Published: December 2016Contents
i) What are the hot topics?
On 20 May 2015, the European Parliament and Counsel published the Recast Regulation on Insolvency 2015/848, which will apply to insolvency proceedings initiated after 26 June 2017. The Recast Regulation acknowledges the fact that it would not be practical to introduce an insolvency regime with ‘universal scope’ throughout the European Union in light of the diversity of local insolvency laws. Chapter V of the Recast does, however, specifically address insolvency proceedings of members of a group of companies in different jurisdictions. Section 1 of Chapter V (Articles 56–60) addresses ‘cooperation and communication’ between such proceedings, while Section 2 (Articles 61–77) creates a new concept of a ‘group coordination proceeding’ under the auspices of a ‘coordinator’.
In addition to the provisions addressing corporate groups in Chapter V, the Recast Regulation also recognises that ‘[s]econdary insolvency proceedings may also hamper the efficient administration of the insolvency estate’. Accordingly, the Recast Regulation confers upon the insolvency practitioner in main insolvency proceedings the possibility of distributing to local creditors what they would have received had secondary local proceedings been initiated and empowers courts to refuse to initiate secondary proceedings if these ‘synthetic’ or ‘virtual’ proceedings are proposed. These provisions may help facilitate synthetic group restructurings of the sort employed in the Collins & Aikman case.
ii) Tell us about any key legal developments – recent or pending – and their international impact.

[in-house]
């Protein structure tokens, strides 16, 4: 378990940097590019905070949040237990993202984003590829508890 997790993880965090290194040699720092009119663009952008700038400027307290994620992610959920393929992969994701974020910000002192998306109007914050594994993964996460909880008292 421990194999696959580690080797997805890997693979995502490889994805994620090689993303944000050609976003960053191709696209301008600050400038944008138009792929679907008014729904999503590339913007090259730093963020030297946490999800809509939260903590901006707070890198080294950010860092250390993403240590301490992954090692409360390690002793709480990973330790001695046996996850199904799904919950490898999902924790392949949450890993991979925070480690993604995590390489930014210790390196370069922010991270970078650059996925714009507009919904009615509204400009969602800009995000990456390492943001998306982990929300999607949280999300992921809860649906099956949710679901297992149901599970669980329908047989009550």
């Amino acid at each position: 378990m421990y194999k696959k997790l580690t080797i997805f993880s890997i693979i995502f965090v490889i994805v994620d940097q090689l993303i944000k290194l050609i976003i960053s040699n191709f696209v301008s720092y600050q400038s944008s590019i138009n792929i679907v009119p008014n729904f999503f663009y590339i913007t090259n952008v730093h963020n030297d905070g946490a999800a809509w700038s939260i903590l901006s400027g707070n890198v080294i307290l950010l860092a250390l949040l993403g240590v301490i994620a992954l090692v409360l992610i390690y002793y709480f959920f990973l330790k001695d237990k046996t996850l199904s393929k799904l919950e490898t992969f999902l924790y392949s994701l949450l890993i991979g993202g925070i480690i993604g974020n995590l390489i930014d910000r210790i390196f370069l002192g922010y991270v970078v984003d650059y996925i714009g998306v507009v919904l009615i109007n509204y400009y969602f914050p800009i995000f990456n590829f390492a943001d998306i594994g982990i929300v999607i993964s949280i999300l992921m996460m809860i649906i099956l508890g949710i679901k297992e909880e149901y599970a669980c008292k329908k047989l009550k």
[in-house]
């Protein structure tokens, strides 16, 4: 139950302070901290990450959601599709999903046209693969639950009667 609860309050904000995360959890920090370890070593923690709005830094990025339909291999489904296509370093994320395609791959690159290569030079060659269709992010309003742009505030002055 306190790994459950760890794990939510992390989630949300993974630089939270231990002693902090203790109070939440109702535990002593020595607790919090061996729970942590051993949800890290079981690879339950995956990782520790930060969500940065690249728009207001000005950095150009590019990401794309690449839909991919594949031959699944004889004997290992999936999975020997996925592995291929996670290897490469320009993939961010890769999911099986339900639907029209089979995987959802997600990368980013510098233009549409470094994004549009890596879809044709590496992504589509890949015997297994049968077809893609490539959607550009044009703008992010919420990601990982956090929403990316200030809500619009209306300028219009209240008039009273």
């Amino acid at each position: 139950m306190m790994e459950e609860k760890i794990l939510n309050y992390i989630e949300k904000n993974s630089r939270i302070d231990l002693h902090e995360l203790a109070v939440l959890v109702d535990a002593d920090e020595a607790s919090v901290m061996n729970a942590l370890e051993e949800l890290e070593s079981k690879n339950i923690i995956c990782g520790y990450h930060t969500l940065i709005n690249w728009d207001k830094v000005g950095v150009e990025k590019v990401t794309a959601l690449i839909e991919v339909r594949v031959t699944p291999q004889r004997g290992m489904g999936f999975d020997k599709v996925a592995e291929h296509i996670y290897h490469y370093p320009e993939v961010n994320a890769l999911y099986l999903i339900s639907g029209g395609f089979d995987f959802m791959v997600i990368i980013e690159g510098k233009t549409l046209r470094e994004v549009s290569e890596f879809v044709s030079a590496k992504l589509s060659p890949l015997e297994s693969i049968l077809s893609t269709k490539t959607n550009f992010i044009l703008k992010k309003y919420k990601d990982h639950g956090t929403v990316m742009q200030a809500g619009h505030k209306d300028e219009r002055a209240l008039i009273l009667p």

UNCITRAL Working Group V has continued to develop an addendum to the Model Law to facilitate the effective treatment of cross-border insolvencies of multinational enterprise groups. The Working Group has identified eight key principles of a regime to address insolvency in the context of enterprise groups, which themselves are subject to two fundamental underpinning principles. Those foundational principles are, first, that the jurisdiction of the courts in the state in which the centre of main interest (COMI) of an enterprise group member is located will remain unaffected by a group insolvency solution, and, second, the eight identified principles do not replace or interfere with any process or procedure required by the jurisdiction in which the COMI of a group member is located in respect of that group member’s participation in a group insolvency solution.
iii) What are the biggest opportunities and challenges for practitioners and clients?
There has been no indication regarding when Working Group V will be in a position to put forward final proposals for the Recast Regulation. It therefore remains to be seen how these measures will function in practice, and also whether the voluntary nature of the proposed regimes will limit their utility. It is also possible that there will be resistance in some jurisdictions to ceding sovereignty over local insolvency law even to the limited degree contemplated by the Recast Regulation and the Working Group V principles.